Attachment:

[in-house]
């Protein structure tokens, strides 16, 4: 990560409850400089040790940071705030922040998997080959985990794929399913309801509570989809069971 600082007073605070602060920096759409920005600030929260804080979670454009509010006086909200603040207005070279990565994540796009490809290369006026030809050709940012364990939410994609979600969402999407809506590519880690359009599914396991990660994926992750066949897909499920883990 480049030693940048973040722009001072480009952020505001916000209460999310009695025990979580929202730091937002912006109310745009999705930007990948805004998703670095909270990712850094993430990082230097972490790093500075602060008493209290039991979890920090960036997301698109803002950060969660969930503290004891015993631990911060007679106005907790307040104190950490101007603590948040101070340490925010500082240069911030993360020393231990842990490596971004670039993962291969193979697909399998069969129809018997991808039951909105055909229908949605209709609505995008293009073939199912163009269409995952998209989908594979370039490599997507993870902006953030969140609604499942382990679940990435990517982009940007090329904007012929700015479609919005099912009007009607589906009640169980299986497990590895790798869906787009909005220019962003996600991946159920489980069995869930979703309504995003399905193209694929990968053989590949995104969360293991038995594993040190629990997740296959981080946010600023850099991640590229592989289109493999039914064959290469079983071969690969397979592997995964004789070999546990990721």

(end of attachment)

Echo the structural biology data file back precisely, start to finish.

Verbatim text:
[in-house]
């Protein structure tokens, strides 16, 4: 990560409850400089040790940071705030922040998997080959985990794929399913309801509570989809069971 600082007073605070602060920096759409920005600030929260804080979670454009509010006086909200603040207005070279990565994540796009490809290369006026030809050709940012364990939410994609979600969402999407809506590519880690359009599914396991990660994926992750066949897909499920883990 480049030693940048973040722009001072480009952020505001916000209460999310009695025990979580929202730091937002912006109310745009999705930007990948805004998703670095909270990712850094993430990082230097972490790093500075602060008493209290039991979890920090960036997301698109803002950060969660969930503290004891015993631990911060007679106005907790307040104190950490101007603590948040101070340490925010500082240069911030993360020393231990842990490596971004670039993962291969193979697909399998069969129809018997991808039951909105055909229908949605209709609505995008293009073939199912163009269409995952998209989908594979370039490599997507993870902006953030969140609604499942382990679940990435990517982009940007090329904007012929700015479609919005099912009007009607589906009640169980299986497990590895790798869906787009909005220019962003996600991946159920489980069995869930979703309504995003399905193209694929990968053989590949995104969360293991038995594993040190629990997740296959981080946010600023850099991640590229592989289109493999039914064959290469079983071969690969397979592997995964004789070999546990990721």